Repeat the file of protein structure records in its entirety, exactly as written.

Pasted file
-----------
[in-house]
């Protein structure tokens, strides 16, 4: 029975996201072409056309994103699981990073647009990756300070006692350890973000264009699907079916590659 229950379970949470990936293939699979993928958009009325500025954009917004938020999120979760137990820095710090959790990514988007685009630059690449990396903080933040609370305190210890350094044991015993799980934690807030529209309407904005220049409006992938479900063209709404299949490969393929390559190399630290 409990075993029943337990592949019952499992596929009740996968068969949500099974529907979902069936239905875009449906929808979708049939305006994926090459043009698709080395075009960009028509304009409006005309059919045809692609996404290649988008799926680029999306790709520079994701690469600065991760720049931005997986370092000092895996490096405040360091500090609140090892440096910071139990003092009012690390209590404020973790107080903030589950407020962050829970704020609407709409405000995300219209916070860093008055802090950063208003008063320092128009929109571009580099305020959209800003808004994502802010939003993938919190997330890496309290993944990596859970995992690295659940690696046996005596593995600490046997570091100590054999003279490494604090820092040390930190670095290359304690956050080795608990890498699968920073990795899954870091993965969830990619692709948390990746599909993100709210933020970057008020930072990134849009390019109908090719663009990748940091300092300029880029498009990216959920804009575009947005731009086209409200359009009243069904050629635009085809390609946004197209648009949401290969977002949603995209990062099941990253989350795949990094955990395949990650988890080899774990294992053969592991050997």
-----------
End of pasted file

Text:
[in-house]
């Protein structure tokens, strides 16, 4: 029975996201072409056309994103699981990073647009990756300070006692350890973000264009699907079916590659 229950379970949470990936293939699979993928958009009325500025954009917004938020999120979760137990820095710090959790990514988007685009630059690449990396903080933040609370305190210890350094044991015993799980934690807030529209309407904005220049409006992938479900063209709404299949490969393929390559190399630290 409990075993029943337990592949019952499992596929009740996968068969949500099974529907979902069936239905875009449906929808979708049939305006994926090459043009698709080395075009960009028509304009409006005309059919045809692609996404290649988008799926680029999306790709520079994701690469600065991760720049931005997986370092000092895996490096405040360091500090609140090892440096910071139990003092009012690390209590404020973790107080903030589950407020962050829970704020609407709409405000995300219209916070860093008055802090950063208003008063320092128009929109571009580099305020959209800003808004994502802010939003993938919190997330890496309290993944990596859970995992690295659940690696046996005596593995600490046997570091100590054999003279490494604090820092040390930190670095290359304690956050080795608990890498699968920073990795899954870091993965969830990619692709948390990746599909993100709210933020970057008020930072990134849009390019109908090719663009990748940091300092300029880029498009990216959920804009575009947005731009086209409200359009009243069904050629635009085809390609946004197209648009949401290969977002949603995209990062099941990253989350795949990094955990395949990650988890080899774990294992053969592991050997």